Whatever You’re Doing

This blog post is a strange opportunity for me to sit, be still, type, and create. The last four weeks have been missing all four of those things.


Well, I’ve been sitting, but mainly for 30-60 minutes of work before moving on to the kids or maybe a meal with my family.  Meal prep, distance-learning, kid activity, handoff from parent-to-parent, grocery run, worship planning, outdoor walk, play a live Facebook show, house chores, practice songs for worship… I’ve been working in small chunks and honestly, I’ve been busier now than ever before. I was used to having a three-hour block of work time each day while Arya was napping. Now, that nap is going away slowly and resorting to screen-time for babysitting just makes a parent feel guilty after a while.

Be Still

I’ve not been still very much either. There have been frequent walks around the block to get said stimulation and some easy exercise and even a few bike rides, which have been so sorely needed. I’ve been up and down the basement [office] steps a thousand times, and the continual changes in weekly schedules [now with school-at-home] keep me from having actual down-time until kids are in bed and my show of the night is finished and the dishes are clean and I can let my body clock slow down [4-11pm is my GO-TIME].


I’ve not typed anything this long since… I dunno. I had a particularly well-organized and comprehensive email prepared for the Easter worship band, and quite honestly, that pained me to place in the drafts folder and eventually delete. Easter with this band and our special guests would have been so fun! My last blog post on February 13 was pretty extensive, so this feels like the next longest thing I’ve ever written. It feels good to get a pile of thoughts out on a page.


It seems like ages since I had a moment to place my thoughts out on a document, and furthermore, it has been a long time between songwriting sessions. It is just not that easy to focus on things for very long when kids think they rule this house and there are frequent video calls popping up all over for myself or my wife. Creating happens best with me when I have silence and no schedule. It might be a while.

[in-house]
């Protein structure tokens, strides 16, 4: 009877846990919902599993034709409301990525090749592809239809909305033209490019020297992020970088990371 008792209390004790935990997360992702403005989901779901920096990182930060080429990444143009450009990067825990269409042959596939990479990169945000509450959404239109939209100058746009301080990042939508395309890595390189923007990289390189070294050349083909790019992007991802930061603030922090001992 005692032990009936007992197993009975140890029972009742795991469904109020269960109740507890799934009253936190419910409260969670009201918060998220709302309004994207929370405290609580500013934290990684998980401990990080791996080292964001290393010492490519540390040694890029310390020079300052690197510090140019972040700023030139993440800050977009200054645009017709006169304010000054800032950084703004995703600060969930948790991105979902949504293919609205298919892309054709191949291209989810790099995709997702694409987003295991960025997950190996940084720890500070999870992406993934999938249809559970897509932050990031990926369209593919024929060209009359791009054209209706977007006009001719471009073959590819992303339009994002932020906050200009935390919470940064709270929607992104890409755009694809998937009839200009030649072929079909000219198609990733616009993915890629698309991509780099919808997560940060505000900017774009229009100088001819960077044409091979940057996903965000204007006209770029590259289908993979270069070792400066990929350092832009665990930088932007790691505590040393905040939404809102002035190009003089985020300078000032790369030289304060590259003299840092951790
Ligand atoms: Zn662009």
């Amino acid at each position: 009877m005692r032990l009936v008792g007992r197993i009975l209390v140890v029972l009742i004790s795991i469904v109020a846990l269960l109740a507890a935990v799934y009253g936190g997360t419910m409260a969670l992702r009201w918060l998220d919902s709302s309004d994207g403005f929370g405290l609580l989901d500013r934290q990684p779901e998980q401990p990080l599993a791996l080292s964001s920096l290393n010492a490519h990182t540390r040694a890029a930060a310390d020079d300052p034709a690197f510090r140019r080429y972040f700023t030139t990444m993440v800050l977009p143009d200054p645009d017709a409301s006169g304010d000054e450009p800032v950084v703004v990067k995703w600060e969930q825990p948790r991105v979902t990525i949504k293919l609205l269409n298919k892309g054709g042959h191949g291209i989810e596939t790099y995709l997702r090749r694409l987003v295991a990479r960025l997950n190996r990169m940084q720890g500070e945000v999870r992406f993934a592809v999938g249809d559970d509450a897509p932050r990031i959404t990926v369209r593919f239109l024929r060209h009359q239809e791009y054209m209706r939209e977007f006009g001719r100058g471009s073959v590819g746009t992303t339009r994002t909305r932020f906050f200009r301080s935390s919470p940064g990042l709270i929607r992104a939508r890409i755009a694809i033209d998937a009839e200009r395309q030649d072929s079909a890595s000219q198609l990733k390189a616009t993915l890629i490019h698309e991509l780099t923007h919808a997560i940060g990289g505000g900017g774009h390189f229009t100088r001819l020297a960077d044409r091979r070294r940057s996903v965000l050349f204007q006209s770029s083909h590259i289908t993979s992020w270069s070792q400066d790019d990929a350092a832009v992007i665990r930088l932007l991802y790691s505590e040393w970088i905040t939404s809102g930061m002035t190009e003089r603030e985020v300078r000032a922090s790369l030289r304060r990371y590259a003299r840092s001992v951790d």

The creative part has been replaced by problem-solving and rethinking workflow and work-life and home-life with two careers and two kids that need schooling. I suppose the creativity is coming out through choosing my daily show set lists, thinking of activities to keep the kids from their boredom, and re-arranging my office to get JUST THE RIGHT ANGLE for Facebook Live are all things I did not expect to put so much thought into. I’m enjoying those things, but the monotony has definitely set in. I need to get used to this; I don’t expect things to change swiftly.


I’m now trying to completely stop mourning the loss of “what once was” and embracing the gift of “what now is.” We are very lucky that both of our daughters [6 years apart] love playing with each other. This would not have been the case with my wife or I when we were kids. The constant time they have spent together is really cute to see and we are very blessed to have them love each other. Yay, love! If you have teenagers in the house, I’m praying for you.

Hearing about divorce rates spiking in China after the first wave of Covid-19 was truly horrible, and I’m grateful that my life partner and I are also still amicable and in love. Yay, love! It is definitely a blessing to have another parent in the house when I get fed-up with whatever parenting and adulting that I’m trying isn’t working. That sort of tag-teaming is immensely welcome.  Thanks, Erin!


We’re now accepting that this time we spend together in our family nucleus is just as special as other events, and now even more so because [we hope that] this is a one-time deal. We are expecting that we never get this time to dedicate to ourselves and our kids again. We want our memories of the era of “Coronavirus” to be fun and happy while we know that it really isn’t fun and happy for others in the world. Giving ourselves more family time without distractions of going to a show, school, vacation, event, etc is definitely a challenge, but think of what these kids [and us] are reaping in return. I’m hoping my kids remember this as a freedom to do family. Immediate family anyway. Yes, we miss the grandparents.

After dissecting my daily time spent, I start to envision long-term plans for our society. I’m very much afraid of not being able to return to “that-which-we-used-to-call-normal” life anytime soon. Will we be visiting Mount Rushmore this summer?  Are we really going to see Green Day, Weezer and Fallout Boy this summer? At what point does the governor call off the Minnesota State Fair? These things are hopeful and uncertain highlights and anticipated memories of our lives that are creating the real stress for me.  The uncertainty. I have a very difficult time discussing “what-if’s” at length and coming away feeling good about things. I love playing chess; I don’t love having to guess what our future fun looks like.


So what will I be doing from here on out? Probably the same ping-ponging of kids, worship planning, meal-experimenting, and now, hopefully, more observing of how I’m REALLY spending my time in isolation. I need to take this time to turn off Netflix and Hulu and affix those carpet squares to the basement floor like I wanted to back in March. I need to forge ahead in making progress regardless of my immediate surroundings and digital distractions. I hope to have a lot to show off when we see each other again, even if that means over 40 live shows archived online.

For now, I’m going to keep on with the sitting, which means helping my kids with school work; the stillness, which for me means reading and researching new worship technology; the typing, which is this extrovert’s primary means of communicating lately; and the creating, which I hope to lies in more than just long blog posts.